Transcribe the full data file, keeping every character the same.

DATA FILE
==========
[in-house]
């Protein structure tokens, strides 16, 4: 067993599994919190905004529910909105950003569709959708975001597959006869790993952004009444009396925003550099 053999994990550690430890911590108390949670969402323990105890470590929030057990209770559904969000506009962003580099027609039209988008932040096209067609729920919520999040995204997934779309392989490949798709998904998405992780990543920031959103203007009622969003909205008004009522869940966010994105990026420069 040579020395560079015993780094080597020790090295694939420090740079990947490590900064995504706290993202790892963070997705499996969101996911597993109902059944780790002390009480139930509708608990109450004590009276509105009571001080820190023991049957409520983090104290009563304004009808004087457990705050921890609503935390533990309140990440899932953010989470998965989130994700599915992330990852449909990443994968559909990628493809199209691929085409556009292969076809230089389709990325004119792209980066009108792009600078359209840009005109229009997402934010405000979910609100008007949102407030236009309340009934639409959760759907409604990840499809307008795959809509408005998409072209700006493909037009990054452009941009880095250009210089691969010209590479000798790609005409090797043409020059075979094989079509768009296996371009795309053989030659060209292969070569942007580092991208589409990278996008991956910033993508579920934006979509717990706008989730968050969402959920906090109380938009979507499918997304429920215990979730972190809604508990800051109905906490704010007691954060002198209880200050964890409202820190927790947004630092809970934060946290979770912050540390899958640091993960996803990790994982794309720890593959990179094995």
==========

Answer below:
[in-house]
């Protein structure tokens, strides 16, 4: 067993599994919190905004529910909105950003569709959708975001597959006869790993952004009444009396925003550099 053999994990550690430890911590108390949670969402323990105890470590929030057990209770559904969000506009962003580099027609039209988008932040096209067609729920919520999040995204997934779309392989490949798709998904998405992780990543920031959103203007009622969003909205008004009522869940966010994105990026420069 040579020395560079015993780094080597020790090295694939420090740079990947490590900064995504706290993202790892963070997705499996969101996911597993109902059944780790002390009480139930509708608990109450004590009276509105009571001080820190023991049957409520983090104290009563304004009808004087457990705050921890609503935390533990309140990440899932953010989470998965989130994700599915992330990852449909990443994968559909990628493809199209691929085409556009292969076809230089389709990325004119792209980066009108792009600078359209840009005109229009997402934010405000979910609100008007949102407030236009309340009934639409959760759907409604990840499809307008795959809509408005998409072209700006493909037009990054452009941009880095250009210089691969010209590479000798790609005409090797043409020059075979094989079509768009296996371009795309053989030659060209292969070569942007580092991208589409990278996008991956910033993508579920934006979509717990706008989730968050969402959920906090109380938009979507499918997304429920215990979730972190809604508990800051109905906490704010007691954060002198209880200050964890409202820190927790947004630092809970934060946290979770912050540390899958640091993960996803990790994982794309720890593959990179094995």